Amir Mizroch and Simon Zekaria
The “smart home” has been a dream for decades but too expensive for the average household. Not anymore. Now that the costs for creating a connected home are dropping, device makers, utilities, telecoms and other companies are gearing up for what’s being called the battle beyond the living room. The latest evidence: Samsung 005930.SE -0.87% on Thursday said it is buying SmartThings, a startup that lets people sync their home gadgets through a $99 device.
“The last two or three years have been a slow ride—the land of venture capitalists,” said Mary Turner, chief executive of AlertMe, a connected-home company based in the United Kingdom. “But most of the deals that are being done at the moment are by big corporates. The epic giants are gearing up for the battle beyond the living room. Now it’s about getting into the rest of the home.”
Companies like AlertMe and Google’s Nest Labs GOOGL +1.79% combine products and software so that people can control everything from door locks to thermostats to lights from special-purpose hubs and smartphone apps, all over the Internet. Aside from offering comfort and control, the systems collect and analyze data. That could, for example, help someone lower electricity bills through smarter use of energy.
The phrase “connected home” is overused, said Lionel Paillet, general manager for Europe at Nest Labs. “We prefer the ‘conscious home,’ ” said Paillet, who spent 13 years at Apple AAPL +1.22% in various roles before joining Nest in February. “Homes will become more conscious of both their surroundings and the needs of their occupants. They will begin to take care of their occupants instead of the other way around.”
A 2013 Berg Insight report forecast that there will be 17.4 million installed smart-home systems in Europe and 31.4 million in the U.S. by 2017, with annual revenues, including from hardware, services and installation, reaching $3.4 billion in Europe and $9.4 billion in the U.S.
Why is the market growing fast now? Credit the smartphone, which can act as a control center for connected devices. Plus, broadband and cloud services are affordable, and the “Internet of Things” infrastructure is starting to mature with new chips and standards that let devices talk to each other. There are more companies than ever selling Internet-connectable gear, including the likes of Koninklijke Philips PHG +0.86%, Honeywell International HON +1.01%, and General Electric GE +1.55%.
Perhaps the biggest drivers of the connected-home market are the tech giants. Google already has spent about $4 billion acquiring Nest Labs and Dropcam. Apple is making connected homes a central strategy with its HomeKit. Microsoft MSFT +0.65% is testing how to control the home by integrating its Cortana intelligent assistant with Insteon’s thermostatic control.
Apple’s HomeKit, a platform that would allow makers of “smart home” devices like thermostats and locks to connect to iPhones and iPads.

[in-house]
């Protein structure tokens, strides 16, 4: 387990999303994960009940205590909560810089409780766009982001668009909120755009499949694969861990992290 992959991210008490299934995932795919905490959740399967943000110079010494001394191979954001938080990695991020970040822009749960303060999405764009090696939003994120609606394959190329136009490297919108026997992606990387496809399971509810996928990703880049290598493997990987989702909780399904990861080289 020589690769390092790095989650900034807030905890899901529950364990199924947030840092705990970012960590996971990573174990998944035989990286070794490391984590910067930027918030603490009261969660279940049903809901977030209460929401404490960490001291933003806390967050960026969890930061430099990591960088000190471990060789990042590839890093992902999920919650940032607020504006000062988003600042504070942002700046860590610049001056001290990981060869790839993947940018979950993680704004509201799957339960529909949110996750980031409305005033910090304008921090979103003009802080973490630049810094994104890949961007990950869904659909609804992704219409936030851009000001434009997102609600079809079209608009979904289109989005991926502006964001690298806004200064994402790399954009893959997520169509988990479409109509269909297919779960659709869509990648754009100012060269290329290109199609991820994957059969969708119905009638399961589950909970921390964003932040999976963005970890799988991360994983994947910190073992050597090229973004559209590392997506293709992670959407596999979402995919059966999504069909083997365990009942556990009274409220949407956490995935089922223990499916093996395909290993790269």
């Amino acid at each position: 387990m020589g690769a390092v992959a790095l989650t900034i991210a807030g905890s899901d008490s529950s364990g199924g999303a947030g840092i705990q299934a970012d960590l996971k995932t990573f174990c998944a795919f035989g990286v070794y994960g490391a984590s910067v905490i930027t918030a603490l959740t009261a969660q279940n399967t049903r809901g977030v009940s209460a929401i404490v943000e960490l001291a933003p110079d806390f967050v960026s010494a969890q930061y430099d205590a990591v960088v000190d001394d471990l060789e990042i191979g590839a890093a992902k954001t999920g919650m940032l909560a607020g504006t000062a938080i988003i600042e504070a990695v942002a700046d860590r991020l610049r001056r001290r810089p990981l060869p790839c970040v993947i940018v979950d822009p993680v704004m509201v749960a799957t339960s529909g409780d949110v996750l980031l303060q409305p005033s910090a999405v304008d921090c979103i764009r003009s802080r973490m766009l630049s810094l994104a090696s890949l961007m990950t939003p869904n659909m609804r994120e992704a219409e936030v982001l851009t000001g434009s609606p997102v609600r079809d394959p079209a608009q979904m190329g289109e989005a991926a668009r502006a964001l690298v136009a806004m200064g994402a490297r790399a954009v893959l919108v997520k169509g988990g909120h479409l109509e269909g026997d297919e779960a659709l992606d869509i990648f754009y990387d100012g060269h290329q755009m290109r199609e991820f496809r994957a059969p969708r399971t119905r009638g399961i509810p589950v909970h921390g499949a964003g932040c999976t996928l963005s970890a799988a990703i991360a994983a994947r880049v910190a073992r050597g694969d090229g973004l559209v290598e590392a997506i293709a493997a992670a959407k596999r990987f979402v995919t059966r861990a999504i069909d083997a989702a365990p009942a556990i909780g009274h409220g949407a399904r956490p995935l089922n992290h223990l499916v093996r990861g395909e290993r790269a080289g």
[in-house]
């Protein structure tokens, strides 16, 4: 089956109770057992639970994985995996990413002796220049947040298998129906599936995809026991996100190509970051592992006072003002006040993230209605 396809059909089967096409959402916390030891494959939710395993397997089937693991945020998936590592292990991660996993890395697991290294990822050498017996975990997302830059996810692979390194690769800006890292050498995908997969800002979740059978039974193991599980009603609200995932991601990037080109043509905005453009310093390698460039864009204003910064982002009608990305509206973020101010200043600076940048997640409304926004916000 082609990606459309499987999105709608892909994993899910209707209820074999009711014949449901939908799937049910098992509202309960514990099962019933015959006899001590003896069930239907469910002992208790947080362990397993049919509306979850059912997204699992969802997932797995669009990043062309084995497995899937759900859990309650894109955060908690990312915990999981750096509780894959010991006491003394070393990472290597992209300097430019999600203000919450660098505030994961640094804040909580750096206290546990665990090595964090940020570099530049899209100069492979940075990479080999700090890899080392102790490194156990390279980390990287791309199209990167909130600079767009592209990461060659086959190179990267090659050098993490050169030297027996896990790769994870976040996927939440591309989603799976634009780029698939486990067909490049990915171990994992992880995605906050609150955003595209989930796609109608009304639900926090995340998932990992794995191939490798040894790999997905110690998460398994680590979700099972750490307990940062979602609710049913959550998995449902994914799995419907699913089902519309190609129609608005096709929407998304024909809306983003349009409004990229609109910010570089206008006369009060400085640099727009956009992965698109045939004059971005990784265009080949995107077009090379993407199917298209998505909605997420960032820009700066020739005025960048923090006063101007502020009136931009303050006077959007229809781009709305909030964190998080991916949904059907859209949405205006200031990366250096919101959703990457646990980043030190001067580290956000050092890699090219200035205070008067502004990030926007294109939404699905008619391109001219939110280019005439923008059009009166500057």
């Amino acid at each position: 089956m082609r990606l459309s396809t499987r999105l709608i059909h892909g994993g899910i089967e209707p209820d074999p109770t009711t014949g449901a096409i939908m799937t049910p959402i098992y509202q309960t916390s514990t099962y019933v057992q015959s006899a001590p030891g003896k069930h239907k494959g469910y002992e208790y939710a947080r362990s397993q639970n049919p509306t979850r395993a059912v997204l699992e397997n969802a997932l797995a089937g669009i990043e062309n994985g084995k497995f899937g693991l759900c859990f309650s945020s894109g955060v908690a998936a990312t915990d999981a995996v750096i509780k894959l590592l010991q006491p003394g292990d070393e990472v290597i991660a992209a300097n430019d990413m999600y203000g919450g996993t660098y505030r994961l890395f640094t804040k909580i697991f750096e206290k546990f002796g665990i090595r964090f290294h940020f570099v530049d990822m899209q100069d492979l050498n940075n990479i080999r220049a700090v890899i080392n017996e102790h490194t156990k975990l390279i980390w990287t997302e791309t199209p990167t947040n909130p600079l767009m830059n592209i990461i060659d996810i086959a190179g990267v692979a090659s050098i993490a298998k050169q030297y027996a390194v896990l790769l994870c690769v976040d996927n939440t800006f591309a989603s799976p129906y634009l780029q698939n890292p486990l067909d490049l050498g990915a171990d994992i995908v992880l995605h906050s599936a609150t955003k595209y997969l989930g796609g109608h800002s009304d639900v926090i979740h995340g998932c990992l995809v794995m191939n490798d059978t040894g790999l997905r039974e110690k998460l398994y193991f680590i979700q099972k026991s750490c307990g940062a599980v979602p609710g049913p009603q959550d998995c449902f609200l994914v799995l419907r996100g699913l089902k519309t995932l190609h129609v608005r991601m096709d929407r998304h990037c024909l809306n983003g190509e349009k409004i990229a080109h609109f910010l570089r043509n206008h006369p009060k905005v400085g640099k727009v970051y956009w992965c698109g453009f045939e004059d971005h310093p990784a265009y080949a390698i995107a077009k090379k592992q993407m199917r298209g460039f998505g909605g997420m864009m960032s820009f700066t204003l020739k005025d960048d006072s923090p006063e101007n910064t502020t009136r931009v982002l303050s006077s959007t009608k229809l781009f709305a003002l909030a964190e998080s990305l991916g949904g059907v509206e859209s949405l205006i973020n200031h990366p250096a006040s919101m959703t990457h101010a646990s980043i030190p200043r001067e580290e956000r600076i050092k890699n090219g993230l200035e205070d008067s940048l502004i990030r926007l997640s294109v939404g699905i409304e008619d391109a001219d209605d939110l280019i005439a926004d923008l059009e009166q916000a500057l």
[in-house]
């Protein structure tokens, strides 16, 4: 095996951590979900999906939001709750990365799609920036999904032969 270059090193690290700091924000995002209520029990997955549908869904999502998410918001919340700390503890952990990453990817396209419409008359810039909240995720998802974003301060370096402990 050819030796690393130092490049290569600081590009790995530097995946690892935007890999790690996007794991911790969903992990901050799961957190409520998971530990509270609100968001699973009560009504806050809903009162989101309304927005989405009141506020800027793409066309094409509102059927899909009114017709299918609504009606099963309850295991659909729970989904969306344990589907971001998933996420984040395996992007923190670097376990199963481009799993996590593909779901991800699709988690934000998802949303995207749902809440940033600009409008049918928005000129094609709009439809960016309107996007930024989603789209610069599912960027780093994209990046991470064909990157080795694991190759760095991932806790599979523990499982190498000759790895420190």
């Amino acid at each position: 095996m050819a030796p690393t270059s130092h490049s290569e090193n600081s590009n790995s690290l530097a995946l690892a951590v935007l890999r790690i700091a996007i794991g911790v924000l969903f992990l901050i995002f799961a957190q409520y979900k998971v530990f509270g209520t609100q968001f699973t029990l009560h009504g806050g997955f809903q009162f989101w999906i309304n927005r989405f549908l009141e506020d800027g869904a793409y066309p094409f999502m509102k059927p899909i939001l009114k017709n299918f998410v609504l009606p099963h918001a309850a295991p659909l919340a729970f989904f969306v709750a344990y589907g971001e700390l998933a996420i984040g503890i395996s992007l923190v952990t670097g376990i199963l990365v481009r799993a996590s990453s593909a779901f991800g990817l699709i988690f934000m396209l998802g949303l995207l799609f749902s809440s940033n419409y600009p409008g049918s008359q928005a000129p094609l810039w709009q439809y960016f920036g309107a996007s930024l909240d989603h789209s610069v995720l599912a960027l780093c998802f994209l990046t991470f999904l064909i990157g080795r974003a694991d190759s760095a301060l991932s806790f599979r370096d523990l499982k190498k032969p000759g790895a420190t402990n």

And now there is Samsung’s deal for SmartThings. “The next disruption awaiting us as a company is the home,” Ran Merkazy, head of Digital Appliance Innovation Europe at Samsung Electronics, said before the deal was announced. Samsung “is going to deliver the future of the home.”
That doesn’t leave many Big Tech players missing. Amazon hasn’t publicly indicated any interest in the connected home, but it has a presence in the living room through its Fire TV set-top box, which streams media into the home. (It also is a leader in delivering goods to the front door.)
Now, telecoms, utilities, insurers and retailers are talking to the likes of Nest and AlertMe.
Telecoms have a lot of skin in the game, since they provide much of the underlying connectivity in the home. A big chunk of their revenues comes from over-the-top business—delivering content and services to homes—and the connected home would be no different.
Competing telecoms like BT or Sky, for example, supply home broadband hubs. The companies could, for example, offer a home-monitoring service with cameras and sensors for an extra fee. Vodafone Group VOD.LN +1.24% is already partnering with companies to introduce smart meters for homes in New Zealand and the Netherlands. Deutsche Telekom DTE.XE +1.22% launched a smart home platform to control appliances ranging across security, energy and entertainment. Telefónica said it’s looking to develop a connected-home strategy in Europe and South America.
“For every one pound that a customer spends on connectivity, five more pounds are spent on over the top services,” said AlertMe’s Turner. “Connectivity into the home is that one pound.”
Insurance companies are also looking at how to engage with customers on different premium models. Allstate Canada, State Farm, BNP Paribas BNP.FR +0.70% in Italy and Allianz ALV.XE +1.11% have recently partnered with home-automation vendors to offer connected-home insurance models. U.K. digital consultancy firm Ninety Consulting says telecom, energy and utility companies that have a network of installers who do regular home visits will be a key to opening up this market for insurers.
That opens up even more questions. Once all the connected-home devices come online and start producing data, privacy will be paramount. Neither Nest nor AlertMe keep users’ data, the companies say. But insurance companies hoping to build premiums on usage-based data will expect private information.